Federal agents are investigating a missing suitcase of classified documents that Lawrence Walsh, the Iran-Contra prosecutor, lost after he met secretly in the summer with former President Ronald Reagan in Los Angeles, an administration official said Friday.
The inquiry was first disclosed in a letter, dated Aug. 14, from a Justice Department official to Walsh. The letter was made public Friday by Knight-Ridder Newspapers, which said it had been obtained from someone in the Bush administration who hoped to embarrass Walsh.
It was unclear whether the documents in the suitcase, all related to the Iran-Contra affair, were stolen or misplaced, or whether they included material that could compromise national security.
Mary Belcher, a spokesman for Walsh, would not comment on the letter. The letter, which also disclosed that prosecutors interviewed Reagan last summer, provided a glimpse into Walsh's inquiry at a time when he was examining whether top administration officials engaged in a coverup of Reagan's knowledge of the sale of arms to Iran during several meetings in November 1986. It was then that the affair began spilling into public view.
Accompanied by two aides, Walsh traveled to Los Angeles to interview Reagan, who did not want to travel to Washington for such a meeting, said a person involved. A court reporter made a transcript of the interview and each side agreed to keep the all-day session a secret.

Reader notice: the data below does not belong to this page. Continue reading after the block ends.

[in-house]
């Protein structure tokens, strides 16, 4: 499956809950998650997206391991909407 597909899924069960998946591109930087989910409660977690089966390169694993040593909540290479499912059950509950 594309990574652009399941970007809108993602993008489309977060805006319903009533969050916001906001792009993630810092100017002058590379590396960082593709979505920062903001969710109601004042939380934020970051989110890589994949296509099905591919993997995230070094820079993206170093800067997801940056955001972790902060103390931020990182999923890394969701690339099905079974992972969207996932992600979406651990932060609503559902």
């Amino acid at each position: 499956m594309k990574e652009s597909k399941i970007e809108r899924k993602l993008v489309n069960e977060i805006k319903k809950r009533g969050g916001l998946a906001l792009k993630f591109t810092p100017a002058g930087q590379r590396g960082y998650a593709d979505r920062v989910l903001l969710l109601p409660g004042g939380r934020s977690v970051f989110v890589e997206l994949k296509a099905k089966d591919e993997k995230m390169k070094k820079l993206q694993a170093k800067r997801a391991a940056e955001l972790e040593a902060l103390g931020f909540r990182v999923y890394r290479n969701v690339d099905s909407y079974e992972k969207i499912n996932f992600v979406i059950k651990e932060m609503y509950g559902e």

Returning to Los Angeles International Airport, an aide to Walsh dropped off a suitcase containing the documents at a curbside check-in. The suitcase was never again seen by the prosecutor.
Several days after the interview, Walsh sent Reagan's lawyers a letter saying the former president was not under scrutiny in the investigation. It represented a turning point in the tangled inquiry and indicated Walsh was most likely to conclude his investigation without finding that a conspiracy existed to conceal Reagan's knowledge of the affair.
Theodore B. Olson, an attorney for Reagan, would not comment on whether Reagan had been interviewed but said Friday that the former president had "cooperated fully and comprehensively" with investigators.
The loss of the suitcase prompted an angry letter from Deputy Attorney General George J. Terwilliger III, who accused Walsh's office of a "flagrant violation" of security procedures for safeguarding classified materials.
Friday, Terwilliger said he was "upset" that the Justice Department would be accused of disclosing the letter.
The letter contended that Walsh took more than two weeks to report the loss and advised him that judges in pending Iran-Contra cases were being notified "of the possible compromise of classified information."
Walsh was criticized on another front Friday when an audit by the General Accounting Office, the investigative arm of Congress, found sloppy record keeping and some improper expense account practices by Walsh and some senior assistants, like Craig Gillen, his chief deputy.